by mortgagor.  Until  then,  limitation  does  not  start  for  purposes  of
Article 61 of the Schedule to the Limitation Act.  A usufructuary  mortgagee
is not entitled to file a suit for declaration that he had become  an  owner
merely on the expiry of 30 years from the date of the mortgage.   We  answer
the question accordingly.

16.   On this conclusion, the view taken by  the  Punjab  and  Haryana  High
Court will stand affirmed and contrary view taken by  the  Himachal  Pradesh
High Court in Bhandaru Ram (D) Thr. L.R. Ratan  Lal  vs.  Sukh  Ram  (supra)
will stand over-ruled.
17.    The appeals are dismissed.

2014 - Aug. Part - http://judis.nic.in/supremecourt/filename=41839

                                                                  REPORTABLE



                        IN THE SUPREME COURT OF INDIA
                        CIVIL APPELLATE JURISDICTION


                        CIVIL APPEAL NO.5198 OF 2008




Singh Ram (D) Thr. L.Rs.                          ...   Appellant (s)
                                   Versus
Sheo Ram & Ors.                             ...   Respondent (s)

                            With

Civil Appeal No. 7941 of 2014 @ S.L.P.(C) No. 26861 of  2008,  Civil  Appeal
No. 1113 of 2009, Civil Appeal No. 7942  of 2014 @  S.L.P.(C)  No.  2097  of
2009, Civil Appeal No. 7943  of 2014 @ S.L.P.(C)  No.  6355  of  2009  Civil
Appeal No. 5562 of 2009, Civil Appeal No. 7944   of  2014  @  S.L.P.(C)  No.
22604 of 2009, Civil Appeal No. 7947  of  2014  @  S.L.P.(C)  No.  23963  of
2009, Civil Appeal No. 8551 of 2009,  Civil  Appeal  No.  7948   of  2014  @
S.L.P.(C) No. 25422 of 2011, Civil Appeal No. 7951  of 2014 @ S.L.P.(C)  No.
34380 of 2011, Civil Appeal No. 7953  of 2014 @ S.L.P.(C) No. 1274 of  2012,
Civil Appeal No. 7954  of 2014 @ S.L.P.(C) No. 1275 of  2012,  Civil  Appeal
No. 5256 of 2012, Civil Appeal No.  7955  of 2014 @ S.L.P.(C) No.  19048  of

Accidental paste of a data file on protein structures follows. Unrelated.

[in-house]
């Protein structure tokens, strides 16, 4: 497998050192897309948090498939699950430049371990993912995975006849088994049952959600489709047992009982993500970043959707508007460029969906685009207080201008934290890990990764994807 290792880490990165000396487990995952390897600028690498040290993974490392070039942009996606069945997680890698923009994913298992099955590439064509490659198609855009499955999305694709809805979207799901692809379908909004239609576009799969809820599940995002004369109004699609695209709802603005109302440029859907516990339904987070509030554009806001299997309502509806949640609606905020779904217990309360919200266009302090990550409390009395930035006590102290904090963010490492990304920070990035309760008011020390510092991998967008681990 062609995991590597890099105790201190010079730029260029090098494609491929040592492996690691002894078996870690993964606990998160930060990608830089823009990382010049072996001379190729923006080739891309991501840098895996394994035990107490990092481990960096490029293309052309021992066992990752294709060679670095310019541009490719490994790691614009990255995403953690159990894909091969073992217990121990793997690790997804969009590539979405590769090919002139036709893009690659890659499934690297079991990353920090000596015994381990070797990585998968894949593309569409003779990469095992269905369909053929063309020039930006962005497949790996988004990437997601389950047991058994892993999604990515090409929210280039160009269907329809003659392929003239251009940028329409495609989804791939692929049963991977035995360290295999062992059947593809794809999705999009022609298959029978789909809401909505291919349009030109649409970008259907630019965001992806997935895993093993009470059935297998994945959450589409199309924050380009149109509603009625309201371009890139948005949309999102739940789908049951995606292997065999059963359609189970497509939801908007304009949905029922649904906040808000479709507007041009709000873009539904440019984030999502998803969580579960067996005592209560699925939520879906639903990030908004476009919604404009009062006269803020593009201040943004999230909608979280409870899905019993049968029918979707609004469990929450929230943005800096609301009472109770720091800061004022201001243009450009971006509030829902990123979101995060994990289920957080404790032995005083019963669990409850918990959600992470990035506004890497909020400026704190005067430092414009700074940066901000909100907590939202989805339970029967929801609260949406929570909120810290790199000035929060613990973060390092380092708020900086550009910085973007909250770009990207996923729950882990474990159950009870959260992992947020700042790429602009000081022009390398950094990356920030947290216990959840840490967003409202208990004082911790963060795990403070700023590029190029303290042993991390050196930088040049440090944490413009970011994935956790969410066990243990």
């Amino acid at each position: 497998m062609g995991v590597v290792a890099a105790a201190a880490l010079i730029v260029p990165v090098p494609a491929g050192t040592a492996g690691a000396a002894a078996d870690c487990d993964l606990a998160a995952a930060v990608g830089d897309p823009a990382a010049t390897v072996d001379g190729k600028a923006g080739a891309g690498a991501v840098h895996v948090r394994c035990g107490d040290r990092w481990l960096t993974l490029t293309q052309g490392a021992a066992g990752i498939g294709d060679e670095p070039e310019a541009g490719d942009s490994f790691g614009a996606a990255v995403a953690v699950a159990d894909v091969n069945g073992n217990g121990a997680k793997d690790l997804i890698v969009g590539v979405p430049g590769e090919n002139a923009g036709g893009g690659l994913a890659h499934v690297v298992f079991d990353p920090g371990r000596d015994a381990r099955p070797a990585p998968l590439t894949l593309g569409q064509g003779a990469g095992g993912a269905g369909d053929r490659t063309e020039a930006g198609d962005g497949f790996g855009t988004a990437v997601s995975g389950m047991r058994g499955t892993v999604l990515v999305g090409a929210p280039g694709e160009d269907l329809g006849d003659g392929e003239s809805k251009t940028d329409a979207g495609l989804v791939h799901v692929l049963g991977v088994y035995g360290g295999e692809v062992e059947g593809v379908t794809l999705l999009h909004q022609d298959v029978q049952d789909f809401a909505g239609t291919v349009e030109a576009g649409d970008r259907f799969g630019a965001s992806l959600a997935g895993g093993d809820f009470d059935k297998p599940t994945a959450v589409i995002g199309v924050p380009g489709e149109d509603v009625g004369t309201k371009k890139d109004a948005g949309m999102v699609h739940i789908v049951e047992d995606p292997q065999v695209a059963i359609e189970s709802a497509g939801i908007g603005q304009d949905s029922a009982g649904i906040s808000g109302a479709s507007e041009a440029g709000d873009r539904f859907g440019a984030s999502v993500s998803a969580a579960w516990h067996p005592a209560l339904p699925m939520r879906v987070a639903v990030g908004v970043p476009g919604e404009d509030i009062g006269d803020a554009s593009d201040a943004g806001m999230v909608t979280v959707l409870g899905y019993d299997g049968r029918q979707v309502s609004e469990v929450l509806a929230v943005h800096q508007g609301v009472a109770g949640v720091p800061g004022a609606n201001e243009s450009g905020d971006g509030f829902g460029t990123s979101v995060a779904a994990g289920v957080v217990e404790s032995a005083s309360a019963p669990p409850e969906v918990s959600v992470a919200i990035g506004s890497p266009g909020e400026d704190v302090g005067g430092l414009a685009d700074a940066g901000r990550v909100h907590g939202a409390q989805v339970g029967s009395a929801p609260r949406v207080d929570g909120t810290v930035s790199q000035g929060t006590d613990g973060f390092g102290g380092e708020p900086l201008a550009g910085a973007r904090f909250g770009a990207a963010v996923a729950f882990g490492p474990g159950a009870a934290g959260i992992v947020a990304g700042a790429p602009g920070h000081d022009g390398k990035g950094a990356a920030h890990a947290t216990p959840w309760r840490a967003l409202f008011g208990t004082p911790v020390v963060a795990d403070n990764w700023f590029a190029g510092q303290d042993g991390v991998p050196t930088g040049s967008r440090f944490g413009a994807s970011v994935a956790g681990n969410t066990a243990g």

2012, Civil Appeal No. 7956-58  of 2014 @ S.L.P.(C) Nos.  772-774  of  2013,
Civil Appeal No.  7959  of 2014 @ S.L.P.(C) No.5790 of  2013,  Civil  Appeal
No. 9616 of 2010, Civil Appeal No. 6014 of 2014, Civil Appeal  No.  5727  of
2011, Civil Appeal No. 8132 of 2011 and Civil Appeal No. 7573 of 2009




                               J U D G M E N T


Adarsh Kumar Goel, J.

1.    Leave granted in SLPs.

2.    These matters have been put up before this Bench in pursuance  of  the
order passed by a Bench of two Judges on 18.08.2008, as under:-
“As it appears that observations made by this Court in  Prabhakaran  &  Ors.
vs. M. Azhagiri Pillai & Ors., reported in 2006 (4) SCC 484,  in  regard  to
the  interpretation  and/or  application  of  Article  61  of  the  Schedule
appended to the Limitation Act, 1963 are contrary  to  the  principles  laid
down by this Court in a  large  number  of  decisions,  including  Jayasingh
Dhyanu Mhoprekar & Anr.  vs. Krishna Babaji Patil  &  Anr.,  [1985  (4)  SCC
162] as also various decisions referred to by the Full  Bench  of  the  High
Court, we are of the opinion that the matter should be  heard  by  a  larger
Bench.”

Before adverting to the question  of  reconciling  conflicting  opinions  in
various decisions,  including  the  two  decisions  referred  to  above,  we